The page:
SSAS Program

  • Master of Sustainability Reflection

    Nolan Kelly

    Blog Contributor: Nolan Kelly

    Background

    It is very hard to believe that it has been 8 months since I started my journey as a Master of Sustainability student at Brock. Although I am all done my in-class portion of the program, I still have the Major Research Paper and co-op placement to look forward to. While this is exciting, it also marks the end of my time attending classes at Brock University after 5 years here. As a result, I have decided to reflect on this time by looking back at how I got to where I am, and the influence that the program has had on me. The route I decided to take in my undergrad and masters was a little bit different, and I think that by highlighting my experience and the pathway I took, I can help other students who don’t know what to do next or need a little guidance. Hopefully this can also give students some perspective on the Master of Sustainability program itself to see if it is the right fit for them. This blog will reflect on my background, how I became interested in sustainability and some of the main takeaways that I have learned.

    Minor in Environmental Sustainability

    One of the most difficult and important decisions a person has to make is deciding what educational path they want to take. I was heavily torn between choosing the Sport Management program at Brock or choosing an environmentally based program elsewhere. I ended up choosing the Sport Management program and although I was happy with my decision, I was unsure of how I was going to have any environmental component to my education. During my first year I was thrilled to find out there was an environmental sustainability minor being introduced. I jumped on the opportunity and was really pleased with the amount of choice and diversity there was amongst these minor credits. The two introductory environmental courses were online and did a great job at building up my base of knowledge and first showed me the transdisciplinary aspect of sustainability. In researching this minor, I discovered that there were aspects of science, history, geography, sociology and political science that all came together to give me a better understanding of sustainability science. In fourth year, the contemporary environmental issues course that was the last mandatory credit needed for the environmental sustainability minor, really drew me in. The course was extremely engaging, informative, and left me feeling inspired every time I left. The combination of all the minor courses and especially this last course paved the way for me committing to the Master of Sustainability program.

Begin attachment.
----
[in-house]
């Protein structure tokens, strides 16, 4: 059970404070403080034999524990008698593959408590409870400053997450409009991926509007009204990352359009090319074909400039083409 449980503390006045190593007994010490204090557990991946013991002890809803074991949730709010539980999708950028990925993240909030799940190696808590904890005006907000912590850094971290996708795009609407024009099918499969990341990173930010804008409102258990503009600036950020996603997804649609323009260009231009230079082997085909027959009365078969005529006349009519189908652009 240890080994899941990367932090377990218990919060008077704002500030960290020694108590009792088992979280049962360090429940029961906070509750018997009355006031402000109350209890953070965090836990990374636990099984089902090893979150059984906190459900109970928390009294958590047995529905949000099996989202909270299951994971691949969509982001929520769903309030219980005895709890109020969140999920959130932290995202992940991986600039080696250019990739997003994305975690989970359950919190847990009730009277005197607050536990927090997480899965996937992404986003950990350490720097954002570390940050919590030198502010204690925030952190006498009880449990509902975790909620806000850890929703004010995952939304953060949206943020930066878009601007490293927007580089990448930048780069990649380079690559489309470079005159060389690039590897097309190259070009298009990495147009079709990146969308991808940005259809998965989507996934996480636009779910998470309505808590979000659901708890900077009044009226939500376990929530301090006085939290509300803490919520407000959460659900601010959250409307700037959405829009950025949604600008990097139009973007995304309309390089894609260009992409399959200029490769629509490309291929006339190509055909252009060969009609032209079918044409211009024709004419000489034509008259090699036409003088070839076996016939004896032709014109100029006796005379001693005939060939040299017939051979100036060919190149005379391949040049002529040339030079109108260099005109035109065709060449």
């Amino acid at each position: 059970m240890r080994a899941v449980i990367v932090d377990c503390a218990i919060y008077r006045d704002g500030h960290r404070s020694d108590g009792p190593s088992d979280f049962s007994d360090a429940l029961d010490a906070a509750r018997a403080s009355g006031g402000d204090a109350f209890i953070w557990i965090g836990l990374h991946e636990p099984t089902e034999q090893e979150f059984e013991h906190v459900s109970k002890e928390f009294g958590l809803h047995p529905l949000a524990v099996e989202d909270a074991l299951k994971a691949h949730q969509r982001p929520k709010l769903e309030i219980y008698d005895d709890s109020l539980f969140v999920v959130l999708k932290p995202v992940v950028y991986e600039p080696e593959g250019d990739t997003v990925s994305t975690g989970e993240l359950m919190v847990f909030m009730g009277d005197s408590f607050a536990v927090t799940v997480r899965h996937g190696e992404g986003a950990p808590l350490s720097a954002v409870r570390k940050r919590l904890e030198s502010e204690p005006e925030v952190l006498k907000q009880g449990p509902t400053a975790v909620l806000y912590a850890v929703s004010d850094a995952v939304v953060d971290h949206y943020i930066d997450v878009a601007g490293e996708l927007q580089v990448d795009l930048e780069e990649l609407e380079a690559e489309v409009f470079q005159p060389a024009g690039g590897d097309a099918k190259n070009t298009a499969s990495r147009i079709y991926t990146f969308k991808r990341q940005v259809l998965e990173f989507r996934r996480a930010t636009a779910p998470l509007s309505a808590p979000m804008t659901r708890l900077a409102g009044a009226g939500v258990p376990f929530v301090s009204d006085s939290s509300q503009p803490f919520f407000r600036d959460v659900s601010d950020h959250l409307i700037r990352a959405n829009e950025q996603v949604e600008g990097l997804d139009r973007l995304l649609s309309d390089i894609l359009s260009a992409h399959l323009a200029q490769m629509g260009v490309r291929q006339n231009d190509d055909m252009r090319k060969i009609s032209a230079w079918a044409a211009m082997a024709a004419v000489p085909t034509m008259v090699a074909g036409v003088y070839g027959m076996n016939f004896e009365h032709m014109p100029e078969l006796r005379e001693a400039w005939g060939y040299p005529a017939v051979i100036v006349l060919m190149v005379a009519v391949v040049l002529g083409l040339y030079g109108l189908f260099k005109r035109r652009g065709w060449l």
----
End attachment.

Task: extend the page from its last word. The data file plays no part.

Sport Management